Foods to Avoid When Taking Antibiotics

According to doctors at the Mayo Clinic, dangerous interactions arise between antibiotics and grapefruit because chemicals in the fruit interfere with the way enzymes metabolize the medication.
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If you've ever had a bacterial infection, your doctor has likely prescribed you an antibiotic. These medications are designed to destroy bacteria and slow bacterial growth, but if you don't know which foods to avoid when taking antibiotics, you may not get the best results.


Avoid These Fruits on Antibiotics

When taking antibiotics, it's absolutely paramount that you understand which foods to avoid eating. Certain foods can inhibit absorption of the medication, while others cause nausea and other unpleasant side effects, such as diarrhea, vomiting, and more.

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Most notably, you should avoid consuming grapefruit while taking antibiotics. According to doctors at the Mayo Clinic, dangerous interactions arise between antibiotics and grapefruit because chemicals in the fruit interfere with the way enzymes metabolize the medication. This means that the medication could potentially stay in your body for too short, or too long, a time, rendering it either useless, or else potentially lethal.


Don't go thinking that you can just take your medication hours before, or after, grapefruit consumption. Whenever you are prescribed antibiotics — especially for high cholesterol, high blood pressure, or heart problems — it's best to avoid the citrus fruit altogether for the duration of the prescription, as well as the 24 hours before and after you start your course.

Furthermore, grapefruit isn't the only red-flag fruit — Seville oranges can cause the same effects. That said, be sure to double (and triple) check your nutrition labels to make sure everything is free from grapefruit additives or citrus flavorings that could contain extracts from grapefruit or Seville oranges.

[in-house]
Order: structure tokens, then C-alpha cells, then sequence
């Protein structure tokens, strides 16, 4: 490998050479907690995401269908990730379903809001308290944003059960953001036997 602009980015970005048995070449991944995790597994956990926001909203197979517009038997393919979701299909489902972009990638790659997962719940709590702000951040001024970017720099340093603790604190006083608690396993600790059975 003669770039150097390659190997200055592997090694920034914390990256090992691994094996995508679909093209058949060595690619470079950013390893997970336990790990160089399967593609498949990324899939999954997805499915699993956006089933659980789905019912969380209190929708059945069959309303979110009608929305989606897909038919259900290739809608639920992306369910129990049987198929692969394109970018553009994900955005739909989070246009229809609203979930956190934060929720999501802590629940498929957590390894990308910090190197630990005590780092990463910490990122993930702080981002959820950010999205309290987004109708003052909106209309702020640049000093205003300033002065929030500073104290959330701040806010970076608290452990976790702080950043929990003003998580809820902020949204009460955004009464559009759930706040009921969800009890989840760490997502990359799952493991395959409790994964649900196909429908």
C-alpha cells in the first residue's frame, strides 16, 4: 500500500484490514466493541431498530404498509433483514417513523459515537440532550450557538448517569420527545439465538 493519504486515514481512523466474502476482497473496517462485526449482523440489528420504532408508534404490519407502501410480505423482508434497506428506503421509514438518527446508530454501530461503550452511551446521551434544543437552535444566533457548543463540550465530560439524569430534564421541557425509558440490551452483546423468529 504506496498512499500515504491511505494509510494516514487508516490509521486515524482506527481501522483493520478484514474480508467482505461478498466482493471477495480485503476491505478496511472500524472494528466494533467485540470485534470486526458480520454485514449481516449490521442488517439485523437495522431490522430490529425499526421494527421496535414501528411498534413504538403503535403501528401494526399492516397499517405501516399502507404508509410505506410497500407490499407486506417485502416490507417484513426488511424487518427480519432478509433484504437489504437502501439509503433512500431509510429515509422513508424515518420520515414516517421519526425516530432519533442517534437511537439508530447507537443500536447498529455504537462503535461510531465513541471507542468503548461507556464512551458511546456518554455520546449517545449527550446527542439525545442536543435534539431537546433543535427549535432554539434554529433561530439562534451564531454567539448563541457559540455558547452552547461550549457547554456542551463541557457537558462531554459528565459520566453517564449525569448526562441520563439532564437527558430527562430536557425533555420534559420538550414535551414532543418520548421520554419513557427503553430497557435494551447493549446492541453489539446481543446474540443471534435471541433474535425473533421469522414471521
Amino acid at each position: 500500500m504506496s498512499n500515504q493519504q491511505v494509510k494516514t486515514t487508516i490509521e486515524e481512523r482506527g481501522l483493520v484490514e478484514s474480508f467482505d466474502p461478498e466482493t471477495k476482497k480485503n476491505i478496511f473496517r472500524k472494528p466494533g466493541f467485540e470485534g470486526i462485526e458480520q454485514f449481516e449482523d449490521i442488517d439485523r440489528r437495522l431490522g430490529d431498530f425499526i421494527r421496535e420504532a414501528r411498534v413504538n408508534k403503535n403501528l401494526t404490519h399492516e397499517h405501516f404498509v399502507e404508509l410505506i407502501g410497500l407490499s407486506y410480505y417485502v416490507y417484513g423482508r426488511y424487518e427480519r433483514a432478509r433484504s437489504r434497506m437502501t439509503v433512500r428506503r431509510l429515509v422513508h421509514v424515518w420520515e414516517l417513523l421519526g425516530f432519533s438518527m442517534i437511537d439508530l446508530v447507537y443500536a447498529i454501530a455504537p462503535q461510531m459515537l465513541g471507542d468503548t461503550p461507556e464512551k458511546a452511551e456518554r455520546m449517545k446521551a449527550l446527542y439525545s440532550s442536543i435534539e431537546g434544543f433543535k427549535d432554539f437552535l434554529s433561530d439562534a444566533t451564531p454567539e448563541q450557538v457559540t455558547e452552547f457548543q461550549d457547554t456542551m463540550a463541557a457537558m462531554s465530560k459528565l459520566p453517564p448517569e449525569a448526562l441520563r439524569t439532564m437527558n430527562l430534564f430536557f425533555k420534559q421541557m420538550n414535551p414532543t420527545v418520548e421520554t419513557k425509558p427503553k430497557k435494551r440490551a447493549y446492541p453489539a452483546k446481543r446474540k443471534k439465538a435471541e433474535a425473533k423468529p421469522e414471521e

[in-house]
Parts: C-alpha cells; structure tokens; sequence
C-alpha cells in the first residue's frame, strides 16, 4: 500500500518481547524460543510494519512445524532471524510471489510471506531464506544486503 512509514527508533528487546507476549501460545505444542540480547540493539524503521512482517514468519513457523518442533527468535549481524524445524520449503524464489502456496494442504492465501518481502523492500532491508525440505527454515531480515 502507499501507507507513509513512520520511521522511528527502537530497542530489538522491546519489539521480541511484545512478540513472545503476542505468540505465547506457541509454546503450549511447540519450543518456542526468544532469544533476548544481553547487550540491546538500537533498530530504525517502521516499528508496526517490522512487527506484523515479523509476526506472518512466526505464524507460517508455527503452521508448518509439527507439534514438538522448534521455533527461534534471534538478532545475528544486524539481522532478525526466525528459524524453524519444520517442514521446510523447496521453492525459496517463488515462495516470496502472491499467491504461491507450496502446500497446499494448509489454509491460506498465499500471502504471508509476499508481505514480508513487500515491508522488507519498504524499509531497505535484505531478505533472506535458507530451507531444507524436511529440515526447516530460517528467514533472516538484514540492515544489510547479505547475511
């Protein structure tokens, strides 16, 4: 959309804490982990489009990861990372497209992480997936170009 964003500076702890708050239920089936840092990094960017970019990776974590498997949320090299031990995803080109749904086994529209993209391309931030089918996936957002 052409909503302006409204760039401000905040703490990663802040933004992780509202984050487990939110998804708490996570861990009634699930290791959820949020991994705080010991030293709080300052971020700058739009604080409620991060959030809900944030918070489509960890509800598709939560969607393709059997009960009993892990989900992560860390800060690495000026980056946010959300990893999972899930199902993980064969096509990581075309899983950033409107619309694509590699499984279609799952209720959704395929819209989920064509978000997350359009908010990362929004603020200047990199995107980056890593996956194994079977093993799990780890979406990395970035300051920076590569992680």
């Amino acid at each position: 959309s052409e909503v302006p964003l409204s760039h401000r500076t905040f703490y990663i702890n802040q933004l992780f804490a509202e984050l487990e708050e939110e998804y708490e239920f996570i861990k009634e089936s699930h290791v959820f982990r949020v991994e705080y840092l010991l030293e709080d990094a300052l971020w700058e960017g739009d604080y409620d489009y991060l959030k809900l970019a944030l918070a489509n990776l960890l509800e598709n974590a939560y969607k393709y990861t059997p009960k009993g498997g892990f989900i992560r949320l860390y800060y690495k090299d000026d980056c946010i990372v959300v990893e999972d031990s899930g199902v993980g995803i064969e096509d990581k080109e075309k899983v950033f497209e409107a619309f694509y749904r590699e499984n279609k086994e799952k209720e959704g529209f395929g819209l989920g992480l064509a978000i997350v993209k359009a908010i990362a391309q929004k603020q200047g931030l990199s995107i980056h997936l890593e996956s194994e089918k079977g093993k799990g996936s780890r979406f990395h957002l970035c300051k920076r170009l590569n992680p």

Read More: Allergic Rash From Antibiotics

Food Drug Interactions on Antibiotics

A not-so-obvious food-drug interaction to be aware of when prescribed antibiotics is that which can occur with natural herbal supplements. While you might assume that herbal supplements must be fine to take with anything, given their natural nature, the fact is that they can interact negatively with the heart, and with blood pressure, when you're using antibiotics.


According to the Mayo Clinic staff, many supplements (most of which are ignored by doctors when they're prescribing, based on false assumptions of their safety) interfere with the effectiveness of common heart medications, like the blood thinner Warfarin.


If you regularly consume dietary supplements, play it safe by avoiding danshen, licorice, St. John's wort, coenzyme Q-10, evening primrose, garlic, ginseng, saw palmetto, hawthorn and ginkgo biloba, as all of these impact the effectiveness of antibiotics, and can lead to an increased risk of bleeding, low blood pressure, irregular heartbeat, and more.


In addition to avoiding herbal supplements (or, at very least, being aware of their side effects), people taking antibiotics should avoid using alcohol. According to James M. Steckelberg, MD, from the Mayo Clinic, consuming alcohol while taking an antibiotic prescription can lead to symptoms of dizziness, drowsiness and nausea, and can reduce the speed at which you recover from the underlying illness.

Read More: Antibiotics Recommended for Infected Wounds


Foods to Eat With Antibiotics

If you often experience nausea when taking antibiotics, consider strengthening your gut's microbiome with healthy bacteria obtained through probiotics, prebiotics and fermented foods. Drinks such as kombucha (e.g., Health-Ade Kombucha) and all sorts of yogurts (e.g., Stonyfield Organic Probiotic Yogurt Smoothies) are great options.

While there is no research backing the claims that these foods help with antibiotic-related nausea, The American Council on Science and Health (ACSH) says it can't hurt. After all, if you consume antibiotics, they're designed to destroy the bad bacteria in your gut. This often takes a lot of the good bacteria with it. Replenishing it with healthy yogurts and drinks is a simple home remedy worth trying to see if it helps in your case.


If you find that consuming probiotics and prebiotics doesn't deliver the soothing, health-boosting effects you're searching for, be sure to check in with your doctor for additional antibiotic food recommendations. They'll be able to tell you specific foods to consume, and avoid, based on your particular antibiotic prescription.

Read More: Can I Take Vitamins If I'm Taking Antibiotics?




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